Motor-Kritik

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Front cover of Motor-Kritik magazine, issue 4, February 1933, showing the innovative chassis of the Standard Superior designed by its editor-in-chief Josef Ganz

Motor-Kritik was the title of a progressive automotive magazine, published by the H.Bechhold Verlagsbuchhandlung in Germany from 1929 to 1945. It originated from the earlier Klein-Motor-Sport magazine.

History[edit]

Klein-Motor-Sport was the title of a German magazine about motorcycles and small cars, founded by Civil-Ing. Oscar Ursinus and published from 1922 to 1929.

Publishing house H.Bechhold Verlagsbuchhandlung took over the unprofitable title in 1927. In order to revitalize the magazine, the publisher assigned the young progressive engineer and critical automotive journalist Josef Ganz as editor-in-chief. He started as from the first issue of January 1928. Josef Ganz used Klein-Motor-Sport as a platform to criticize heavy, unsafe and old-fashioned cars and promote innovative design. The magazine quickly gained in reputation and influence and, in January 1929, was renamed into the more appropriate title Motor-Kritik.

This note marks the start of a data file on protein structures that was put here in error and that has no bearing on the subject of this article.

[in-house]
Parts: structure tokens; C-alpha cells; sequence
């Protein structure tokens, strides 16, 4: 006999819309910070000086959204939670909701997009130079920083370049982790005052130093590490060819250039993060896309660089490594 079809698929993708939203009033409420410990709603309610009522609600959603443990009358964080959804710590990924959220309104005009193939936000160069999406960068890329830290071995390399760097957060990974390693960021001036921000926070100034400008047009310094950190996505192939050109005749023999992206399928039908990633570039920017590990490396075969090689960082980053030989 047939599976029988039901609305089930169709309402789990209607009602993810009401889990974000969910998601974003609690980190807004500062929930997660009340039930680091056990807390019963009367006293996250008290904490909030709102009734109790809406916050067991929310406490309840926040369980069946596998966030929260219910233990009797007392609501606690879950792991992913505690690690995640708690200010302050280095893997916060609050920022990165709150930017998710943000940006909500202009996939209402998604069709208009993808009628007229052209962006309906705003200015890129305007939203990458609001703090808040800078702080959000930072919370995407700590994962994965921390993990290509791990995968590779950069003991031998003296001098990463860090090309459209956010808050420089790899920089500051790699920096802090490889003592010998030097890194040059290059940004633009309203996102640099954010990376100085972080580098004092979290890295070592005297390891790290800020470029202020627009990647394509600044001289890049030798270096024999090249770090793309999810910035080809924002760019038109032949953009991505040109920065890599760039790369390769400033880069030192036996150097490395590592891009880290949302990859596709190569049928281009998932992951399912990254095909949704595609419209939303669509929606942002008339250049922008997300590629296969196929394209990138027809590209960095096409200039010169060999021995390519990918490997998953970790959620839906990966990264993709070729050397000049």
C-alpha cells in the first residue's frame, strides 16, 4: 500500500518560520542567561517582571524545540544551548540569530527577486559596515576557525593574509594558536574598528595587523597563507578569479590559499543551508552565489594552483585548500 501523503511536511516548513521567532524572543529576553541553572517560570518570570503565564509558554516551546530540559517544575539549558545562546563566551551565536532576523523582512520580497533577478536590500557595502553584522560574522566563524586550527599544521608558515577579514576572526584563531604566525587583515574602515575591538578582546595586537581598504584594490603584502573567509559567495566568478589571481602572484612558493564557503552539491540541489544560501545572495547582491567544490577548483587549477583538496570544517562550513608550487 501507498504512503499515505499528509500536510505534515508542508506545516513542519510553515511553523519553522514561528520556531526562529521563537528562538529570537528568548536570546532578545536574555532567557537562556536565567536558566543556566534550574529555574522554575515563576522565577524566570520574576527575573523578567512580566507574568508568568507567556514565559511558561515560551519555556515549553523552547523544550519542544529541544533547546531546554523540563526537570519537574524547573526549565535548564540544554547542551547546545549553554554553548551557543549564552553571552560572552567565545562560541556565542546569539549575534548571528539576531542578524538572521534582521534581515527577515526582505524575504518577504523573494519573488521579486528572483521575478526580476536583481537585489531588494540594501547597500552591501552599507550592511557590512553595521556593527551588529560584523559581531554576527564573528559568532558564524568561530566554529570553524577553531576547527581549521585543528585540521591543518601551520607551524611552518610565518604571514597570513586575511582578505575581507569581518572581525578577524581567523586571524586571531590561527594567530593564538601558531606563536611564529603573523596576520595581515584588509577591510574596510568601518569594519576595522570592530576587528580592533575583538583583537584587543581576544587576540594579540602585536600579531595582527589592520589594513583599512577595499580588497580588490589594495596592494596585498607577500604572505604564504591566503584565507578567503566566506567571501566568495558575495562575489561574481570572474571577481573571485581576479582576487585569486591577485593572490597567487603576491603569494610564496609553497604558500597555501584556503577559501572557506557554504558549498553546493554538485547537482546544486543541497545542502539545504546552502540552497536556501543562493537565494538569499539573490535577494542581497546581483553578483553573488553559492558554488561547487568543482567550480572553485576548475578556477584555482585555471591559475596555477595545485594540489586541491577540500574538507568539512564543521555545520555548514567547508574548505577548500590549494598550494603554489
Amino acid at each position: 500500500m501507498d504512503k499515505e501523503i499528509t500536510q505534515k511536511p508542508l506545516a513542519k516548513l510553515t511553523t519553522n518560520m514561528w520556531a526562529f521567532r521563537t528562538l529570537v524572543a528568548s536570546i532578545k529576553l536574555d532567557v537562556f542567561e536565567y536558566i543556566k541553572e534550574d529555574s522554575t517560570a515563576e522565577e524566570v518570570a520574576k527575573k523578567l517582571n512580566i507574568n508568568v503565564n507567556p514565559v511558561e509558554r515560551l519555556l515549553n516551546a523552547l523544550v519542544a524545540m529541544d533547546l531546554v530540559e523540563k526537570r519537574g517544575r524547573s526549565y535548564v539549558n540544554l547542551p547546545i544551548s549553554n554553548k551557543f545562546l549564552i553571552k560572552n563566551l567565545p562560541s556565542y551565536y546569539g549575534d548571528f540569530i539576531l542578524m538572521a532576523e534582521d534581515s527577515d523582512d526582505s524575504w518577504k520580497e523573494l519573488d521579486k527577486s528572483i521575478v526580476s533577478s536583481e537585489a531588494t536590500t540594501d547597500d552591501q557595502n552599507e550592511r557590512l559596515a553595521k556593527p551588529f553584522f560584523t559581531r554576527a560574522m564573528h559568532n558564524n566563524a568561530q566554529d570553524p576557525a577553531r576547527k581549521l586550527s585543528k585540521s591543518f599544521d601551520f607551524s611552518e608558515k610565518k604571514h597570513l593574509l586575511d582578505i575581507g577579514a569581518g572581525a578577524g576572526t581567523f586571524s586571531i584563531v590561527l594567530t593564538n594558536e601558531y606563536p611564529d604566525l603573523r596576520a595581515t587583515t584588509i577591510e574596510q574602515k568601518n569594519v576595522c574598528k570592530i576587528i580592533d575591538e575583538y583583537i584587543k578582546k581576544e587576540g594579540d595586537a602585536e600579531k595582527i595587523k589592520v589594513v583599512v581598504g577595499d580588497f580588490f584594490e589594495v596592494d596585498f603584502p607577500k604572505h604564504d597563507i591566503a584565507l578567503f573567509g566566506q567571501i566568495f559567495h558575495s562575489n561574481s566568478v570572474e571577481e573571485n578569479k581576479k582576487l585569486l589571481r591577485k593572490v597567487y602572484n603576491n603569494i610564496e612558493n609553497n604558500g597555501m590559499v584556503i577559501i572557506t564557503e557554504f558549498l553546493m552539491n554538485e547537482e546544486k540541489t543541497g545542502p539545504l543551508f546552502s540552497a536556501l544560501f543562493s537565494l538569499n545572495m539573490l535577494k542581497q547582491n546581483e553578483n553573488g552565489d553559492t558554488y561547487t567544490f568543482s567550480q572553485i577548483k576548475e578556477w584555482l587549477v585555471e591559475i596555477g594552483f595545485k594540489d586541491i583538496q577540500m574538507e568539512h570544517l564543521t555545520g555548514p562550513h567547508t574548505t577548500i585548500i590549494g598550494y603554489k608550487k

‘With the ardent conviction of a missionary’, so post-war Volkswagen director Heinrich Nordhoff would later say, ‘Josef Ganz in Motor-Kritik attacked the old and well-established auto companies with biting irony.’[1] These companies fought against Motor-Kritik with lawsuits, slander campaigns and an advertising boycott. However, every new attempt for destruction only increased the publicity for the magazine and Josef Ganz firmly established himself as the leading independent automotive innovator in Germany.

As a Jew, however, Josef Ganz was forced to resign as editor-in-chief by the Gestapo in 1933. His position was taken over by his colleague Georg Ising, who remained editor-in-chief throughout the Second World War until the termination of the magazine in 1945.

References[edit]

  1. ^ "'A Revelation of a Secret Love'", LIFE International, page 73, October 24, 1960.

External links[edit]